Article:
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Wednesday,September 18,2019 08:22 AM

Make the most of Mother’s Day

By Hilary Bainemigisha

Added 12th May 2018 08:31 AM

Originally, it was a religious festival in the UK known as Mothering Sunday.

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Originally, it was a religious festival in the UK known as Mothering Sunday.

Vicky Kagona hugs her mother Florence Kagona

Tomorrow is Mother’s Day in Uganda. It will be a special day to honour and celebrate our mothers, living and dead, motherhood, maternal bonds, as well as other influential motherlike figures in our lives.

The celebrations of mothers and motherhood can be traced back to the ancient Greeks and Romans, who held festivals in honour of the mother goddesses Rhea, Hilaria and Cybele. But in modern times, Mother’s Day got rooted in the early Christian festival known as “Mothering Sunday.”

Uganda’s Mother’s Day celebration was copied from the colonial masters, the British, whose celebration was also copied from the Americans.

Originally, it was a religious festival in the UK known as Mothering Sunday.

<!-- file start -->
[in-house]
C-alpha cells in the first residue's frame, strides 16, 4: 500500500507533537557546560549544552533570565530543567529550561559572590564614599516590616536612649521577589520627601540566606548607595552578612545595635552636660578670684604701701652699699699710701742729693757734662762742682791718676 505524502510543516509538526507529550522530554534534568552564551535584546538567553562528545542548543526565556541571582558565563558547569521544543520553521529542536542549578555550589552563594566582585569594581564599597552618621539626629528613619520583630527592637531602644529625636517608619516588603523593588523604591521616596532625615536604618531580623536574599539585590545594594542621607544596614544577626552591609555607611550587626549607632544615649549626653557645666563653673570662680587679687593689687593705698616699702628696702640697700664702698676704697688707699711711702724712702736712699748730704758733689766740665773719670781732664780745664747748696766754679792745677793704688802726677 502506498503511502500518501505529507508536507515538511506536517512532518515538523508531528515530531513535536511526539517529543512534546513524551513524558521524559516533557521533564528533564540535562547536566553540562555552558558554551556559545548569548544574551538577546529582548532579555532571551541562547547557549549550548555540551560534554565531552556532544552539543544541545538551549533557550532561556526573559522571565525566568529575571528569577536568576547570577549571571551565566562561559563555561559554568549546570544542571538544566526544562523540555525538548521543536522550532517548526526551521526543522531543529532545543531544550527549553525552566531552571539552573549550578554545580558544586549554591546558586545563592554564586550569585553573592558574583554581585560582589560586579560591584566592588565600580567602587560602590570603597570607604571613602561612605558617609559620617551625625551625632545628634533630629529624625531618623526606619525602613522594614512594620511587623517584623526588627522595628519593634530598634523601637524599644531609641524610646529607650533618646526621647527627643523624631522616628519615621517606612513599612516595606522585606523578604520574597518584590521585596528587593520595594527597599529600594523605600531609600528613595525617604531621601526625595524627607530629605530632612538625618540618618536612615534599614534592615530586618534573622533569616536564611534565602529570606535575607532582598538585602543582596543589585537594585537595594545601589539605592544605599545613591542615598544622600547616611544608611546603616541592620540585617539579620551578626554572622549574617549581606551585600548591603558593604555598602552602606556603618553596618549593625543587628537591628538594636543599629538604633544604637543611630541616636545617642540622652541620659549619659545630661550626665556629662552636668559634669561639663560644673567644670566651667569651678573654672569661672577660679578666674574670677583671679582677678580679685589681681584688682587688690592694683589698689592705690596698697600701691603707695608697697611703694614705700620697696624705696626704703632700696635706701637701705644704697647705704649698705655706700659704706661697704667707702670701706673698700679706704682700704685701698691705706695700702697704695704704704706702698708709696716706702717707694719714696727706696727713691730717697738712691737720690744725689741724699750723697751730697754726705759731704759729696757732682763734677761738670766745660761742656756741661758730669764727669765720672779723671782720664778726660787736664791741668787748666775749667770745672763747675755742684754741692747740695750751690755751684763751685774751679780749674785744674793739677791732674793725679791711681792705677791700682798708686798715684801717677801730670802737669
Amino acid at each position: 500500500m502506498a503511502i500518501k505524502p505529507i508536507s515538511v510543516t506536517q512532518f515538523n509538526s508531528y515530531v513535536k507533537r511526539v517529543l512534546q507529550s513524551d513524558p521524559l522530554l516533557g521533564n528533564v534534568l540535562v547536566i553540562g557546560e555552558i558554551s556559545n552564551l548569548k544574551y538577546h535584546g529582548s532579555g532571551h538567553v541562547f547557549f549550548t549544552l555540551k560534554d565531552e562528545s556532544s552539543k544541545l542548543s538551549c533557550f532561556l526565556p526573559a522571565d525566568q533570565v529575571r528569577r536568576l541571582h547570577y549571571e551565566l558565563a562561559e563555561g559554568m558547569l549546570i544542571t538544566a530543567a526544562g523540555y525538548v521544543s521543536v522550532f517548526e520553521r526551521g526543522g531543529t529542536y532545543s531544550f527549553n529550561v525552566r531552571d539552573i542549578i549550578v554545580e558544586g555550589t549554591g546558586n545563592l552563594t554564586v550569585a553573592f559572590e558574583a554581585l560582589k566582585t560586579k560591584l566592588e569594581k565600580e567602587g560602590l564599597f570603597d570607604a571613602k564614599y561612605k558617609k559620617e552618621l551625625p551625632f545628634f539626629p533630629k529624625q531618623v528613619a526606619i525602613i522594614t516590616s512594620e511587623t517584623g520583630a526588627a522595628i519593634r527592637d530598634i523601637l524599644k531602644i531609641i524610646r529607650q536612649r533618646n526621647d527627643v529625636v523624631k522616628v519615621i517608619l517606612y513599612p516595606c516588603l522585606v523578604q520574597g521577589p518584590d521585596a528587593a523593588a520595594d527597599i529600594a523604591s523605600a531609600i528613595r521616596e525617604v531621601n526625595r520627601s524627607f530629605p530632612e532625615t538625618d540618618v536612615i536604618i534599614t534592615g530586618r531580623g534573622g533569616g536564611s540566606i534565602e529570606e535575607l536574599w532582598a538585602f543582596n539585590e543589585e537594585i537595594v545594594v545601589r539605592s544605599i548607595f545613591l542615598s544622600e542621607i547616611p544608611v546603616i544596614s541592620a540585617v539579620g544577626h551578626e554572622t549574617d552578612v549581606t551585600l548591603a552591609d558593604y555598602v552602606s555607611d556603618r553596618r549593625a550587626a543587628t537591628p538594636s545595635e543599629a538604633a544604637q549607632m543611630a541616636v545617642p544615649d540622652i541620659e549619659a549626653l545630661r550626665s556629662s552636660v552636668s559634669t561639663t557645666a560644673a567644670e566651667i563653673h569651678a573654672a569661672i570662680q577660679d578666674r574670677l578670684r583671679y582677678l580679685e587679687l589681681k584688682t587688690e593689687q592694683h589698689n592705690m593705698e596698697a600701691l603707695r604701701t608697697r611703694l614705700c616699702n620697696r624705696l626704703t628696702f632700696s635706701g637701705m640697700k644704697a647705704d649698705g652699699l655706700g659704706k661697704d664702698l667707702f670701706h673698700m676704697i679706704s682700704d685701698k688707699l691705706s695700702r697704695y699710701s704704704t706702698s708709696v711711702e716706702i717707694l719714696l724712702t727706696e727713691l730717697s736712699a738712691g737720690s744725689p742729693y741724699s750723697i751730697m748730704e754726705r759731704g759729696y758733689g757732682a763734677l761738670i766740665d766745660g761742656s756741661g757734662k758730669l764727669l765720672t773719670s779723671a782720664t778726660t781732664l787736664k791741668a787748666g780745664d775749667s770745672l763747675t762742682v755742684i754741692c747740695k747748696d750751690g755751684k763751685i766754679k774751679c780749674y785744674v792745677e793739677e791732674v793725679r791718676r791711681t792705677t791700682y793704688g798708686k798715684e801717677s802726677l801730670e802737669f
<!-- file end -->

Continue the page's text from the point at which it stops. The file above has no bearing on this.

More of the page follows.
It evolved from the 16th-century Christian practice of visiting one’s mother church annually on last Sunday of Lent. That way, most mothers were reunited with their children because even women in service were released by their masters for that weekend.

Meanwhile, in the US, Mother’s Day evolved differently, first as an isolated celebration by Anna Jarvis in 1908, when she held a memorial for her mother, Ann Reeves Jarvis, at St Andrew’s Methodist Church in Grafton, West Virginia. But her campaign to make Mother’s Day a recognised holiday in the US began in 1905, the year her mother, died.

She had been a peace activist who cared for wounded soldiers on both sides of the American Civil War, and created Mother’s Day Work Clubs to address public health issues.

In 1908, the US Congress first rejected her proposal joking that even mothers-in-law would ask for their day. However, they later proclaimed it and, thanks to Jarvis efforts, by 1911 all US states were observing the holiday.

In 1914, US President Woodrow Wilson signed a proclamation designating Mother’s Day on the second Sunday in May, as a national holiday to honour mothers.

As a result of the US influence, Mothering Sunday in UK was transformed into the tradition of showing appreciation to one’s mother.

In 1914, the holiday was still recognised in the original historical sense of religious recognition with attention paid to Mary the mother of Jesus Christ and the concept of the Mother Church.

After World War I, Mothering Day customs declined and by World War II, US soldiers brought the American model of Mother’s Day to the UK.

From then on, the UK adopted Mother’s Day as a celebration of motherhood and popularised it throughout the commonwealth, including Uganda

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